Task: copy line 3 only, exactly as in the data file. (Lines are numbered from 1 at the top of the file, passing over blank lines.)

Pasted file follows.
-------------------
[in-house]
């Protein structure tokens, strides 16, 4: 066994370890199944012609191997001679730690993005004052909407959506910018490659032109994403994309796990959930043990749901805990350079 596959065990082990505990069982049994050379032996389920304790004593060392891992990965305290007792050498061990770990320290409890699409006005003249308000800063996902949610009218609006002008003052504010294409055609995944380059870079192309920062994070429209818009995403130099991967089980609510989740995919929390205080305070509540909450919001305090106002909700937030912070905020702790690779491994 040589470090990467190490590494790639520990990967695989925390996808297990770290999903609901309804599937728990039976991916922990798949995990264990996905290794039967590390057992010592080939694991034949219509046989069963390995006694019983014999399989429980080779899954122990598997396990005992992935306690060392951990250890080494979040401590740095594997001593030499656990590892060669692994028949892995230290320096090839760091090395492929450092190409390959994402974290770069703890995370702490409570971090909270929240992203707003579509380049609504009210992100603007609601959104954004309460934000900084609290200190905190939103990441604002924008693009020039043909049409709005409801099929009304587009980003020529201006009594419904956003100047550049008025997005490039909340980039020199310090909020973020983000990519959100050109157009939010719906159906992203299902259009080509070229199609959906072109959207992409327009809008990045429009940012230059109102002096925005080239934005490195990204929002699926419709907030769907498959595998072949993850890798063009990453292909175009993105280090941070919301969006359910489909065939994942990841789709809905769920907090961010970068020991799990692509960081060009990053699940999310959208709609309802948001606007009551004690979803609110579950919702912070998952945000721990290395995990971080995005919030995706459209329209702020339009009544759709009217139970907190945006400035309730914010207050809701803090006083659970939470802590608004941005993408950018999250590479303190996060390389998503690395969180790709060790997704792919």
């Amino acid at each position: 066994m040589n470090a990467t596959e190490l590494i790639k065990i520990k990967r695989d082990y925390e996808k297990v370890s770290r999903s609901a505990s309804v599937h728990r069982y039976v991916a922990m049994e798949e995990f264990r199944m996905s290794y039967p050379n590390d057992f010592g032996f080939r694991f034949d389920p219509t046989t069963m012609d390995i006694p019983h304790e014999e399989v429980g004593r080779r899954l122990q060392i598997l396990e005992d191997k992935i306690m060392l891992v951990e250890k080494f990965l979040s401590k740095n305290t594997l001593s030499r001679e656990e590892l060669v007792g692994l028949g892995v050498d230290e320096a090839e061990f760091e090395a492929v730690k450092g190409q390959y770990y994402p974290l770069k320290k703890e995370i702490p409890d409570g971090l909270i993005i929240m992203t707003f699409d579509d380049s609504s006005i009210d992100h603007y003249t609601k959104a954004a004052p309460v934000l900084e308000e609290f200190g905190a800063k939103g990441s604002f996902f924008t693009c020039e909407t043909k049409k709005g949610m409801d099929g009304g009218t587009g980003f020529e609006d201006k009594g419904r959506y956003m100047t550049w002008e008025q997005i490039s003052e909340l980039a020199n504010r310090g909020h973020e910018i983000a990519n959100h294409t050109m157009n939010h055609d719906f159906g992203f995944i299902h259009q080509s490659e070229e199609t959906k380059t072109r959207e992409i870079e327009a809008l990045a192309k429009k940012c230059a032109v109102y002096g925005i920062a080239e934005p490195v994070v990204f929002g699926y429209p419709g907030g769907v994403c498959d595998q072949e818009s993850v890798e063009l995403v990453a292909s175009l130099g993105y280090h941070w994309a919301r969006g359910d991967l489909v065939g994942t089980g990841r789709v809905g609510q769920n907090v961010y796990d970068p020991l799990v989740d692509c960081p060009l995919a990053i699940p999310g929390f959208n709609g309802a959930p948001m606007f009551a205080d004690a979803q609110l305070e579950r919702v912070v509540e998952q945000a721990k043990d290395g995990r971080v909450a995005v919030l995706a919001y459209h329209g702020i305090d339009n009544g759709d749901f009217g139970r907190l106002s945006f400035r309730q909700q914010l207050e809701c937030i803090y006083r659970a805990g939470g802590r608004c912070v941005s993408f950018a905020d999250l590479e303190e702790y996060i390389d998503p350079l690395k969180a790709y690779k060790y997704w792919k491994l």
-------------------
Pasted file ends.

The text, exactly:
């Amino acid at each position: 066994m040589n470090a990467t596959e190490l590494i790639k065990i520990k990967r695989d082990y925390e996808k297990v370890s770290r999903s609901a505990s309804v599937h728990r069982y039976v991916a922990m049994e798949e995990f264990r199944m996905s290794y039967p050379n590390d057992f010592g032996f080939r694991f034949d389920p219509t046989t069963m012609d390995i006694p019983h304790e014999e399989v429980g004593r080779r899954l122990q060392i598997l396990e005992d191997k992935i306690m060392l891992v951990e250890k080494f990965l979040s401590k740095n305290t594997l001593s030499r001679e656990e590892l060669v007792g692994l028949g892995v050498d230290e320096a090839e061990f760091e090395a492929v730690k450092g190409q390959y770990y994402p974290l770069k320290k703890e995370i702490p409890d409570g971090l909270i993005i929240m992203t707003f699409d579509d380049s609504s006005i009210d992100h603007y003249t609601k959104a954004a004052p309460v934000l900084e308000e609290f200190g905190a800063k939103g990441s604002f996902f924008t693009c020039e909407t043909k049409k709005g949610m409801d099929g009304g009218t587009g980003f020529e609006d201006k009594g419904r959506y956003m100047t550049w002008e008025q997005i490039s003052e909340l980039a020199n504010r310090g909020h973020e910018i983000a990519n959100h294409t050109m157009n939010h055609d719906f159906g992203f995944i299902h259009q080509s490659e070229e199609t959906k380059t072109r959207e992409i870079e327009a809008l990045a192309k429009k940012c230059a032109v109102y002096g925005i920062a080239e934005p490195v994070v990204f929002g699926y429209p419709g907030g769907v994403c498959d595998q072949e818009s993850v890798e063009l995403v990453a292909s175009l130099g993105y280090h941070w994309a919301r969006g359910d991967l489909v065939g994942t089980g990841r789709v809905g609510q769920n907090v961010y796990d970068p020991l799990v989740d692509c960081p060009l995919a990053i699940p999310g929390f959208n709609g309802a959930p948001m606007f009551a205080d004690a979803q609110l305070e579950r919702v912070v509540e998952q945000a721990k043990d290395g995990r971080v909450a995005v919030l995706a919001y459209h329209g702020i305090d339009n009544g759709d749901f009217g139970r907190l106002s945006f400035r309730q909700q914010l207050e809701c937030i803090y006083r659970a805990g939470g802590r608004c912070v941005s993408f950018a905020d999250l590479e303190e702790y996060i390389d998503p350079l690395k969180a790709y690779k060790y997704w792919k491994l």